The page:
Uncertainty and Change Forecast for NFP Sector in 2017
Tuesday, 10th January 2017
at 8:50 am
Ellie Cooper, Journalist
Tuesday, 10th January 2017 at 8:50 am
Experts have predicted that a “negative environment” will surround the not-for-profit sector this year, but advised organisations to use it as an opportunity to push for social change.
Not-for-profit organisations faced a turbulent 2016, which included a double dissolution election, the return of Pauline Hanson, Brexit and Trump.
The sector rallied, going against the odds to make a difference in the lives of Australians, all while increasing their public trust in an age of post-truth.
But the chaos experienced last year is only expected to pick up pace in 2017.
Not for profits will face challenges from the “unfairness” and “ineptitude” of government, and their services will become increasingly stretched as the number of disadvantaged Australians grows.
“In 2017 the NFP sector is going to be dealing with increasing levels of uncertainty and accelerating rates of change,” Community Council for Australia CEO David Crosbie told Pro Bono News.
He said the actions of the government would negatively impact the work of not-for-profit organisations.
“The capacity of government to develop evidence-based policy, enact the policy through parliament and successfully implement and evaluate their activity is at an all-time low,” he said.
“Confidence and trust in government – already at an all-time low – will continue to diminish, which may lead to more attempts to restrict the public advocacy of charities and not for profits.
“The already established pattern of shooting the messenger and blaming others when government unfairness or ineptitude is exposed will only increase as the government’s political situation deteriorates.”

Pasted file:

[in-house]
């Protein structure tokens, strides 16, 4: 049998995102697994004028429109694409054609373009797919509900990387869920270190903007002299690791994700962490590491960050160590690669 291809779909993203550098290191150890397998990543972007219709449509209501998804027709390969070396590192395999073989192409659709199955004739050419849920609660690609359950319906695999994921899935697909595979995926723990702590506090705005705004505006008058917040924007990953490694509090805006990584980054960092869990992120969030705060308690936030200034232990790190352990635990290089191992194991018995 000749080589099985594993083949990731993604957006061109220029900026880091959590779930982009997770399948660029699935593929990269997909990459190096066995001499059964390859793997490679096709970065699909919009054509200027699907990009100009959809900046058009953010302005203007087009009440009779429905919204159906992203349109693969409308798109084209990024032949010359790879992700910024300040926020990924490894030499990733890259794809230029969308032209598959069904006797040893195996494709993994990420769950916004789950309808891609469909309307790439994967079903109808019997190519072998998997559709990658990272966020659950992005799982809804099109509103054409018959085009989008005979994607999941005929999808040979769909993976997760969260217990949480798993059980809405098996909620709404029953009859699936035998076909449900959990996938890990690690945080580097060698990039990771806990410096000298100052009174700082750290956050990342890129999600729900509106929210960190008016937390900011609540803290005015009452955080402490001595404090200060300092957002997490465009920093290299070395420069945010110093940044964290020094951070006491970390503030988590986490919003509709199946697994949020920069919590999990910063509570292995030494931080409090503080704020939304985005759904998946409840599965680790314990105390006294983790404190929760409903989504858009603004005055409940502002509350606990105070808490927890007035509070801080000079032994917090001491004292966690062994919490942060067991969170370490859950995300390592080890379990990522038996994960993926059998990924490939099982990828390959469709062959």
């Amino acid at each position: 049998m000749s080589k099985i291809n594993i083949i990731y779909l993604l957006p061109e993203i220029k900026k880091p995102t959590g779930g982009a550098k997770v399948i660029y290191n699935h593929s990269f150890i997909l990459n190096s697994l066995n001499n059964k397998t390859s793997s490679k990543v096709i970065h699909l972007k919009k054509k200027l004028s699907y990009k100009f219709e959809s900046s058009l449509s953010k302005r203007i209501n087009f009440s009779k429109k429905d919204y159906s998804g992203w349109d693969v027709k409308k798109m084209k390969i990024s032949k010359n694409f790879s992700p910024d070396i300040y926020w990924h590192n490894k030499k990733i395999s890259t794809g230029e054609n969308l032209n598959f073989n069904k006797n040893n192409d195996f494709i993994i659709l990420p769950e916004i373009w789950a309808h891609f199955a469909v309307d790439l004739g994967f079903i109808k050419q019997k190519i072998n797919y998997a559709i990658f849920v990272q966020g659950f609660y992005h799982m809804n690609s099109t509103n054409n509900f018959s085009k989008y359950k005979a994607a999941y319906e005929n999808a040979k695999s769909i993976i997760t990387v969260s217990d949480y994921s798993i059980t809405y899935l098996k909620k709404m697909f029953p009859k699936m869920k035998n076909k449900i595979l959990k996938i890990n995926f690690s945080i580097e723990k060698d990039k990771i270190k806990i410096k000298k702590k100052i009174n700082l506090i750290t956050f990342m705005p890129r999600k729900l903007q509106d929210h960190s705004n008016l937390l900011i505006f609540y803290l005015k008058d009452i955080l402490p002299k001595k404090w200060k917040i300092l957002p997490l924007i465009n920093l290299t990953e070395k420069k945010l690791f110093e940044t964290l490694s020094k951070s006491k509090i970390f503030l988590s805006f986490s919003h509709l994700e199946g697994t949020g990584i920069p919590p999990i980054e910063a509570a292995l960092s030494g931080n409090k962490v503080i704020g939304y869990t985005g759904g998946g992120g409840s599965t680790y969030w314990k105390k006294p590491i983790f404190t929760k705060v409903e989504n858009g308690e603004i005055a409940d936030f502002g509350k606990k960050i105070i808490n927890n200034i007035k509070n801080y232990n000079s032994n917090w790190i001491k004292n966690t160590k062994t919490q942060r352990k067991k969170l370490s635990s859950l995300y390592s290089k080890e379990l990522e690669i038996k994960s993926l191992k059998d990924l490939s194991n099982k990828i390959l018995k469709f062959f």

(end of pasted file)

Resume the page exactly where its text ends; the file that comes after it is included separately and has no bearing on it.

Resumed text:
Not all hope is lost, however. Crosbie encouraged organisations to use their strong standing in society to advocate for a better Australia.
“While in many ways this will create a negative environment for the NFP sector over the next 12 months, it also offers a very real opportunity for the NFP sector to leverage our high levels of public trust and confidence to push for and implement real change,” he said.
“CCA sees a lot of its work over the next 12 months as focused on ensuring gains made in recent years are not taken away, especially the right to advocate while retaining charitable status, strengthening the ongoing role of the ACNC in reducing red tape (including fundraising regulations) and building public confidence, seeking greater certainty in funding and new investment in the sector, and pursuing our broader agenda to make Australia a better place to live.”
Despite the challenges 2017 will bring, Crosbie said the not-for-profit sector “has never been better positioned to exert real influence and achieve positive change”.
“With courage, commitment and an even stronger focus on our purpose, the sector working together towards the Australia we want will better serve our communities, and create more opportunities for all Australians to flourish,” he said.